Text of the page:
Monday, January 4, 2010

Response to 'Broad Street Revivalists' - Style Weekly

Article in Style Weekly, 1/6/2010 Read the entire article here: [ Broad Street Revivalists - Scott Bass ]

First of all, I'm happy to see the issue of gentrification being discussed in Style Weekly. It's an important topic that requires a lot more serious attention from both entrepreneurs, who need to be more involved and aware of their role in the process of gentrification, and public officials who need to ratify the city ordinance and stop looking to developers and city planners for free market solutions to economic problems. The working class people are not in their best interests. They will be far detached from the situation when their projects begin to fail. Basically, we all need to be more critical in general, and stop patting each other on the back too soon.

Rachel Flynn states:
"If you really want to see a successful area, it's going to be more expensive," she says. "The basics of economics is supply and demand. You have to mindful of that, too."

This is false. 'Supply & Demand' is an economic model catering to the wants and greed of capitalists, not the needs of lower income and working class people. We need to look at new ways to encourage urban renewal while including the interests of those with lower income instead of displacing them.

With the re-development of Gilpin Court and Faye Towers, the plan is to de-concentrate poverty by having a mixed income neighborhood, with some properties being controlled by the RRHA. This is a good thing, a step in the right direction, but it's not doing anything to solve the issue of poverty in Richmond. It only spreads poverty around. In order to see a real positive change we need to offer other socially conscious incentives and opportunities for lower income people living in gentrified areas. Such as the implementation of a living wage so that those living in poverty will have a fighting chance to take care of themselves.

Instead of offering "...incentives to developers for including low- to moderate-income housing", an alternative solution would be to provide lower income residents in neighborhoods targeted for re-development with the chance to qualify for rent protection.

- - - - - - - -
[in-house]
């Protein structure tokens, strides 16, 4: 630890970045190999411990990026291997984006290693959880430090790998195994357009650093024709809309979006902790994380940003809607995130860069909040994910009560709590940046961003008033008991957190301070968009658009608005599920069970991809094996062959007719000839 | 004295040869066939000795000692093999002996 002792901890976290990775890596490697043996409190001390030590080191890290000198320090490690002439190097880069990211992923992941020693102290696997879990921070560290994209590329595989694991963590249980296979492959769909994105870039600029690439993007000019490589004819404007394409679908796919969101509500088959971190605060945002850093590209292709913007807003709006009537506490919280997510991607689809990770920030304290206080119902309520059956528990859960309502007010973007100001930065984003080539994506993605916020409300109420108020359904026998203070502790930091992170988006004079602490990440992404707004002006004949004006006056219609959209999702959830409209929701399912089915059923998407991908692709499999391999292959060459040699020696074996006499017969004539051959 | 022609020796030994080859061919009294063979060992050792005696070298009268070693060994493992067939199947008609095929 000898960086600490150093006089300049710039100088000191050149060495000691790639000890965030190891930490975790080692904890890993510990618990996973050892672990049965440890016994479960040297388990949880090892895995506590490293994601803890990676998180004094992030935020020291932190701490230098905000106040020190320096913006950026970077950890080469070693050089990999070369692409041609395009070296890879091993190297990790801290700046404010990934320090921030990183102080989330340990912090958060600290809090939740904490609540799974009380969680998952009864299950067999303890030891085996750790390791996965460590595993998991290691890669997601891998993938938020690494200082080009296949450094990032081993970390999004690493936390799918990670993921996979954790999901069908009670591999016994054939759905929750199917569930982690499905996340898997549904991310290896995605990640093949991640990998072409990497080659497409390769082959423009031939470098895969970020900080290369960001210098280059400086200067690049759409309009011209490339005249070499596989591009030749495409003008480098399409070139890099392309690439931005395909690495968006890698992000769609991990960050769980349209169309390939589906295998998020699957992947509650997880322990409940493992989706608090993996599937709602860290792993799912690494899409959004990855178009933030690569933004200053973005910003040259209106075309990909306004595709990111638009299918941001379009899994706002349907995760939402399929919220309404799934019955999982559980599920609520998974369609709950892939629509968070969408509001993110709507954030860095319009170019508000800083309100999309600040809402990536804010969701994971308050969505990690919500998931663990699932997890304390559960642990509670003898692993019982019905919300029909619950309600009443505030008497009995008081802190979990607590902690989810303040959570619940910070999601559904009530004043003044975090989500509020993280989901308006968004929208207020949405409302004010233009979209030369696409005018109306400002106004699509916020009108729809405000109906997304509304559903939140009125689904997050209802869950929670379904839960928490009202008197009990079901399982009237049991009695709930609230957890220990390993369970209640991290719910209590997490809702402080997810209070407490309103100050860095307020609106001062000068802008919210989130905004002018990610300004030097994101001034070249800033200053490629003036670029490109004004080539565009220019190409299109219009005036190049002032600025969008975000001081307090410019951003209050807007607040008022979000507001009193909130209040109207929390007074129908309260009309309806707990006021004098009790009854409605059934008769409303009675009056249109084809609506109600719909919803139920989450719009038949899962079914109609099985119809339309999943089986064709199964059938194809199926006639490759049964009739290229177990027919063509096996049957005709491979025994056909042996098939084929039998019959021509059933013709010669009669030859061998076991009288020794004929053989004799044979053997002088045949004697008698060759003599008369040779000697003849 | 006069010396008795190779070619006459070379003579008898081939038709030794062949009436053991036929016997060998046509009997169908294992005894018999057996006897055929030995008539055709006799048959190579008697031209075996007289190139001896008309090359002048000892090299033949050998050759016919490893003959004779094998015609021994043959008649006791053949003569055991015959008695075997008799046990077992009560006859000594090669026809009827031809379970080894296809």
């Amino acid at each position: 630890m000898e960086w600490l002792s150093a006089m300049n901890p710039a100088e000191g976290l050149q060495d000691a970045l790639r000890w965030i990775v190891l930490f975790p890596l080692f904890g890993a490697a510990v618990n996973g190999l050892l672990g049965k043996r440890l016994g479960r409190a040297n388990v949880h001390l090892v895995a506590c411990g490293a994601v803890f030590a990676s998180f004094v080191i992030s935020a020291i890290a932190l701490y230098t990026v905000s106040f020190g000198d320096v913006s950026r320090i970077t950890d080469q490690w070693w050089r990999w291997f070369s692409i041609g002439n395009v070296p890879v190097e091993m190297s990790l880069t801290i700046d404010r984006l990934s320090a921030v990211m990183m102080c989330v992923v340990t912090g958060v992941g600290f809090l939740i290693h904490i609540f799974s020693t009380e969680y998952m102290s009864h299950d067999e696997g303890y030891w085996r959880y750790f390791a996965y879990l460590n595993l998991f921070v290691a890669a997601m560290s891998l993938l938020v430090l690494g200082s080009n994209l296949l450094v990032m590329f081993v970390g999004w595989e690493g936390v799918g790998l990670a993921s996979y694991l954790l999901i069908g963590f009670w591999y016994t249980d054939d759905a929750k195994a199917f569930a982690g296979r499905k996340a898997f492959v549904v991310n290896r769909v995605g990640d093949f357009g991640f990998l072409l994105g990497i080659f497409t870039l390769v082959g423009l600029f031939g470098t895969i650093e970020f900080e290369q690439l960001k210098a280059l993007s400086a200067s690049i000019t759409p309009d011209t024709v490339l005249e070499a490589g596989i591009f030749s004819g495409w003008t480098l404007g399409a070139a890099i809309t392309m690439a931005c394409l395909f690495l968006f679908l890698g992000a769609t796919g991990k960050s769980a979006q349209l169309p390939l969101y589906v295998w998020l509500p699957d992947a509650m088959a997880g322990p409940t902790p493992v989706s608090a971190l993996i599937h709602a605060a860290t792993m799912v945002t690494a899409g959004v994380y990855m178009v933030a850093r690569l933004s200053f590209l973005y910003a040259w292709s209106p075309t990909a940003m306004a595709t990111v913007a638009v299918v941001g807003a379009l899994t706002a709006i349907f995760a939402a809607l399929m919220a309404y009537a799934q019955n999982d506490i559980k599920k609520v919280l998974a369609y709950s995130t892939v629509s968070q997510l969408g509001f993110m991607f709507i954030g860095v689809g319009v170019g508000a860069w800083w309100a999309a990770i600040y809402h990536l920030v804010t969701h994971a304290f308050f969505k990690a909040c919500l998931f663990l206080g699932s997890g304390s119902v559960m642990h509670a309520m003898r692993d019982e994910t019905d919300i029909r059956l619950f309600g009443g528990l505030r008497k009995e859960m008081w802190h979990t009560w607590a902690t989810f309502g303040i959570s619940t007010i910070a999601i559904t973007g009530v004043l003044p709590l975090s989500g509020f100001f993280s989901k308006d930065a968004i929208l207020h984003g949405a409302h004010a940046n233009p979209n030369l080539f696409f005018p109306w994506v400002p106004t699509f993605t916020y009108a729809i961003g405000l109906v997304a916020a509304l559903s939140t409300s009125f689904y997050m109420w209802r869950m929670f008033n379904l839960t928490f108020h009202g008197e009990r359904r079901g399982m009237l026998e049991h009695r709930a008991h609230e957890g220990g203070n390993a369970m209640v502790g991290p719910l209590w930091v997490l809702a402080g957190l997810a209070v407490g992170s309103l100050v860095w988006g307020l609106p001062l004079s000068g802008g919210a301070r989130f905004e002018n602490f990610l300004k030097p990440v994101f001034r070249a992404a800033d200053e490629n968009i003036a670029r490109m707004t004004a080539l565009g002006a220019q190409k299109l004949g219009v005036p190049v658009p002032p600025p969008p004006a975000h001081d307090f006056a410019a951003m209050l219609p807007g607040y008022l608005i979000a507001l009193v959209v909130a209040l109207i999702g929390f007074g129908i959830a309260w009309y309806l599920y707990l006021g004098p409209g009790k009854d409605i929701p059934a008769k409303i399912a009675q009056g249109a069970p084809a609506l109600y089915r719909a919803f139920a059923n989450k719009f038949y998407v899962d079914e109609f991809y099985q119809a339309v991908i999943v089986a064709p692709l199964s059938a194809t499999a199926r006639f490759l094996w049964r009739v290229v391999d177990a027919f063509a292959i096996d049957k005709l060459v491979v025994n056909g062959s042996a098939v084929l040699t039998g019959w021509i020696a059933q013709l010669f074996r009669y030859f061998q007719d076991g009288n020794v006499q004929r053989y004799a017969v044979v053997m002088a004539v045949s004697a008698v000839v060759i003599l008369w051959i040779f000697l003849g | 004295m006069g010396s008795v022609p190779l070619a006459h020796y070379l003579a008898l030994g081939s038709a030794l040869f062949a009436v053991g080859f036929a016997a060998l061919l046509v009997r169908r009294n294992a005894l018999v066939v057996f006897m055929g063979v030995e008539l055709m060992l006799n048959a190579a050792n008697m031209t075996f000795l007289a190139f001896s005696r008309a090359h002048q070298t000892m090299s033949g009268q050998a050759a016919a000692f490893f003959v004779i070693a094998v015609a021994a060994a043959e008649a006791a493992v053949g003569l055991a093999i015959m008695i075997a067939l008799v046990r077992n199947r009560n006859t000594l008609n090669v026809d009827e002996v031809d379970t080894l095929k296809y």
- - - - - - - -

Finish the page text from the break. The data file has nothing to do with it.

And for those who don't rent, but own houses and have a limited income, such as retired folks, who may find themselves displaced by gentrification when property value and taxes rise, they could qualify for a cap or ceiling on their property tax.

This should still allow for redevelopment to happen, and keep the area diverse, and give lower income residents the opportunity to participate in the same cultural happenings, like the art walk, and have access to public transportation and jobs, and the same school system as the incoming middle and upper class.

The city will have to either lower the property taxes, or provide those who own property where rent protection is enforced with a break on property taxes to make the situation fair for all involved.

An area shouldn't have to be more expensive in order to be successful, if that's true then this is proof that the capitalist system does not work economically for working class people.

Certain sacrifices must be made on behalf of the middle class, or perhaps even better, corporations. Virginia ranks number two in offering corporate welfare, taxing corporations only 6%, while workers are taxed upwards 1/3 of their wages. There is even legislation on the table that would do away with corporate income tax completely.

Raise the tax on corporations, and we can help balance the budget and offer the social programs the government should be able to provide for everyone.

Perhaps it's time we revisit the whole idea of personal property vs. the social welfare of the people. Taxing citizens and property should not be leading to displacement of anyone. Economic segregation should be illegal and avoided at all cost, and that may mean sacrificing the profits of middle and upper class in order to insure the people are taken care of.